Shooting an Elephant Topics for Further Study
by George Orwell

Shooting an Elephant book cover
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Topics for Further Study

(Short Stories for Students)

The theme of sacrifice in ‘‘Shooting an Elephant’’ is also evident in Orwell’s essay ‘‘A Hanging.’’ Read ‘‘A Hanging’’ and compare it with ‘‘Shooting an Elephant.’’ What elements do the two pieces have in common? What fundamental human traits do they explore?

The narrator of ‘‘Shooting an Elephant’’ is an agent of the British Empire and is thus implicated in the ‘‘dirty business’’ of British imperial affairs. He is also a man of conscience. Discuss the narrator’s guilt. To what extent should he be condemned for participating in the shooting of the elephant? To what extent should he be vindicated for identifying the intricacies of the situation?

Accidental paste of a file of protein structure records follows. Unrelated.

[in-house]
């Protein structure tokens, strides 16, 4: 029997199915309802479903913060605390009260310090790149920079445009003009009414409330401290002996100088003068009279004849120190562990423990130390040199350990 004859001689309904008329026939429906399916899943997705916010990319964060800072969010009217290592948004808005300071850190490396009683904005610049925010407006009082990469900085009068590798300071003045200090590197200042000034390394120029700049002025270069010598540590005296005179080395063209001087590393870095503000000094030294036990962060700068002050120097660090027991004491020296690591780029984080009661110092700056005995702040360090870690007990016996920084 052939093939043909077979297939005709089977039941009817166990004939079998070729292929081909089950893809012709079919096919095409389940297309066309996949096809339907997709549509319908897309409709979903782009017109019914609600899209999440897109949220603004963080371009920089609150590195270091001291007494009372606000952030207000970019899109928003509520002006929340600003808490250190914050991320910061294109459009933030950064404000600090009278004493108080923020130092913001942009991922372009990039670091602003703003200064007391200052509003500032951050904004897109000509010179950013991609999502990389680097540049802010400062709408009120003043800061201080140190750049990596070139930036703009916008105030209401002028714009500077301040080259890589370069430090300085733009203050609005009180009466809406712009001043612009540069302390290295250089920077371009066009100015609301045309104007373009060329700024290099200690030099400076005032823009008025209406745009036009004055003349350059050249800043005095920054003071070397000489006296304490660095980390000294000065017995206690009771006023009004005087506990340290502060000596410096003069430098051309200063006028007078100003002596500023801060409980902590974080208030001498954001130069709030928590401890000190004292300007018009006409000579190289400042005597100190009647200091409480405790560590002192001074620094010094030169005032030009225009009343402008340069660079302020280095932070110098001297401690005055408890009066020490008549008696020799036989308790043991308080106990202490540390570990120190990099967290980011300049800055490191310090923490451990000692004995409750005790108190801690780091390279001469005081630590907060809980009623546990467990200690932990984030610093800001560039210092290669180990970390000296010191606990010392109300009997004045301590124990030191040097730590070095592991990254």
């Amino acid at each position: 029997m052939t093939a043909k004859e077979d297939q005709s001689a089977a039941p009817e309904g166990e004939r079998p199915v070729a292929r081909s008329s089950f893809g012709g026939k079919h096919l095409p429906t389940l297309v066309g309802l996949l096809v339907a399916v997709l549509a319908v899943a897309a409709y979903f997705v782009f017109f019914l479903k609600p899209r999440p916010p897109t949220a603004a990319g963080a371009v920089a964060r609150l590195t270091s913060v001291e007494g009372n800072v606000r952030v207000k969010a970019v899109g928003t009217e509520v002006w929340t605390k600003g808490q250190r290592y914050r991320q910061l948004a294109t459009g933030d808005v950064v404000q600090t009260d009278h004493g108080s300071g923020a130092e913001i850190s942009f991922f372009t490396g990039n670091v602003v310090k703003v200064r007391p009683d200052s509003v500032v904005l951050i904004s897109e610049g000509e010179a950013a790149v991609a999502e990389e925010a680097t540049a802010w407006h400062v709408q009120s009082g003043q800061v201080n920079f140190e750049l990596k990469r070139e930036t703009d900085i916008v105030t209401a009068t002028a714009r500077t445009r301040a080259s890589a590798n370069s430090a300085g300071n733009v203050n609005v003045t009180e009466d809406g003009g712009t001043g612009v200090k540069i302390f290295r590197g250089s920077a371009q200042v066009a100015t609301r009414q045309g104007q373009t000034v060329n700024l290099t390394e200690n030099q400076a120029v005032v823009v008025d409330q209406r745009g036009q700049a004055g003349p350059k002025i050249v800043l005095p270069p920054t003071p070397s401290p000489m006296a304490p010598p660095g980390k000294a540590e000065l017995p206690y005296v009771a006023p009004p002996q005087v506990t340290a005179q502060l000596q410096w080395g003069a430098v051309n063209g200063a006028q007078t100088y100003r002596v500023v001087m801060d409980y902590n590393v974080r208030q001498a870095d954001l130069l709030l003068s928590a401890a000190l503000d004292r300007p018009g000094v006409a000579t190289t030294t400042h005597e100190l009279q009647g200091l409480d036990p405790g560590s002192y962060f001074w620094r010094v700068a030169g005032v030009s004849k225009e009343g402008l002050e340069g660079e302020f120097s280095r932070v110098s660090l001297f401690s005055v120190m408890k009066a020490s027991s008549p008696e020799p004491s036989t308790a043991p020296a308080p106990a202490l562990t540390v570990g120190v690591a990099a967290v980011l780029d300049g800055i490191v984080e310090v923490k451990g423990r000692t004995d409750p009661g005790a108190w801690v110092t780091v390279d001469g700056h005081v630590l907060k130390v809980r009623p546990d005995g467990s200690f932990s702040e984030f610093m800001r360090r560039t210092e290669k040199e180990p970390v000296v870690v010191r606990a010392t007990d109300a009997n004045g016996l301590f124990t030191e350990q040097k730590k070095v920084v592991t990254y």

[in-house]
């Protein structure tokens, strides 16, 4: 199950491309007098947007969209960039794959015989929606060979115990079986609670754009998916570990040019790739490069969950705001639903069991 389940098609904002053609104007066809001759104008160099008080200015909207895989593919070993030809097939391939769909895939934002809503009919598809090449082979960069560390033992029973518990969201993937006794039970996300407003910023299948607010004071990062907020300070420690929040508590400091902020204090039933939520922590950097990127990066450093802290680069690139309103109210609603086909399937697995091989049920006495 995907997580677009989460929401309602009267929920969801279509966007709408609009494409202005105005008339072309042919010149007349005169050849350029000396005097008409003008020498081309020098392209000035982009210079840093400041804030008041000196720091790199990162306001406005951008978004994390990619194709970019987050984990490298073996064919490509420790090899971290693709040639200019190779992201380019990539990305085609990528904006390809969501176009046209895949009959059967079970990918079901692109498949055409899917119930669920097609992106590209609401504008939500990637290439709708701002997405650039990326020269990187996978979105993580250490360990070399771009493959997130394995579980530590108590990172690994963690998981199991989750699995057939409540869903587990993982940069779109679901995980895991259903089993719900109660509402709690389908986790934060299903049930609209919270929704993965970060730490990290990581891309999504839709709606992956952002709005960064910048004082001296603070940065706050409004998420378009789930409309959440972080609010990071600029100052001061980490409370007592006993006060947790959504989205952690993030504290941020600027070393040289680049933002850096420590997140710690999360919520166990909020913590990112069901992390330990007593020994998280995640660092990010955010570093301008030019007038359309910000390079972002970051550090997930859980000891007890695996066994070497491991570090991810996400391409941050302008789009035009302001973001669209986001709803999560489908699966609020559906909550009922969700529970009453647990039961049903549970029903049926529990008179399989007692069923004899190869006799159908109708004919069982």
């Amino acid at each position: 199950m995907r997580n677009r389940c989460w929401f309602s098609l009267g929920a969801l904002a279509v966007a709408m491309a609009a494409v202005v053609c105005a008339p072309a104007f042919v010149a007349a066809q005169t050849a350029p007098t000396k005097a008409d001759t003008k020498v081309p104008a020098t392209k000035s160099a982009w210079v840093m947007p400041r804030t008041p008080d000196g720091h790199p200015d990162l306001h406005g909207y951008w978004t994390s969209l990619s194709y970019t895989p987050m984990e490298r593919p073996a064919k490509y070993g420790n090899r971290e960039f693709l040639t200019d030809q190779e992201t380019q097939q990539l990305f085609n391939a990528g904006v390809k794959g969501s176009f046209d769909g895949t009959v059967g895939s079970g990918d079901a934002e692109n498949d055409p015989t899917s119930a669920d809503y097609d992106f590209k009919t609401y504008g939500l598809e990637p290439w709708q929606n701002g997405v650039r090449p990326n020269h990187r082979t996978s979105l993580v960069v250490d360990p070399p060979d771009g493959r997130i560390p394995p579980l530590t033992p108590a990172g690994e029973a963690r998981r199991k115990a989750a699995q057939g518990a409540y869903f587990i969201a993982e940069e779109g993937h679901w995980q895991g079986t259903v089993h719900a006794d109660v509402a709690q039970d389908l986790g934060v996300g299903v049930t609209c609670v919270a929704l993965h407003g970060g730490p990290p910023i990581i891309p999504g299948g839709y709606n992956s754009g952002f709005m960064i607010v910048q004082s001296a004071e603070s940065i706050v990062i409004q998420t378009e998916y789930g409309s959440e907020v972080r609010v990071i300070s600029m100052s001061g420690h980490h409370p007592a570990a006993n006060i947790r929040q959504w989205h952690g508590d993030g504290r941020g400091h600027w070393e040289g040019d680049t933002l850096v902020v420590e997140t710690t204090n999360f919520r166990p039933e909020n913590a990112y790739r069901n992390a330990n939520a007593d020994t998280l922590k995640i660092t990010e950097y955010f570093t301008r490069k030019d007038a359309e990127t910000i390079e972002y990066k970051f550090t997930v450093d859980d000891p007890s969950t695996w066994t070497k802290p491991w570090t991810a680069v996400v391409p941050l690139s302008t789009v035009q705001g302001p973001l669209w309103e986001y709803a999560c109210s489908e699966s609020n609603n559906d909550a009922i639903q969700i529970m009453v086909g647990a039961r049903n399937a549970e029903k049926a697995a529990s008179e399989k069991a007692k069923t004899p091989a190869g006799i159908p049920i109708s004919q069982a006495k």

Despite being an agent of the British Empire, the narrator of ‘‘Shooting an Elephant’’ deplores his role in the business of imperial colonization. Contrast this attitude with that of the character of Kurtz in Joseph Conrad’s Heart of Darkness. Is it possibly to theorize about the respective attitudes of the two authors toward colonization from their literary works?

‘‘Shooting an Elephant’’ concerns mob behavior. Think of some other instances of mob behavior, either from real-life stories or works of fiction. Are the actions of the mob similar to those in Orwell’s account? Discuss the human tendency for people to resent the differences of others. How does this resentment lead to conflict and violence?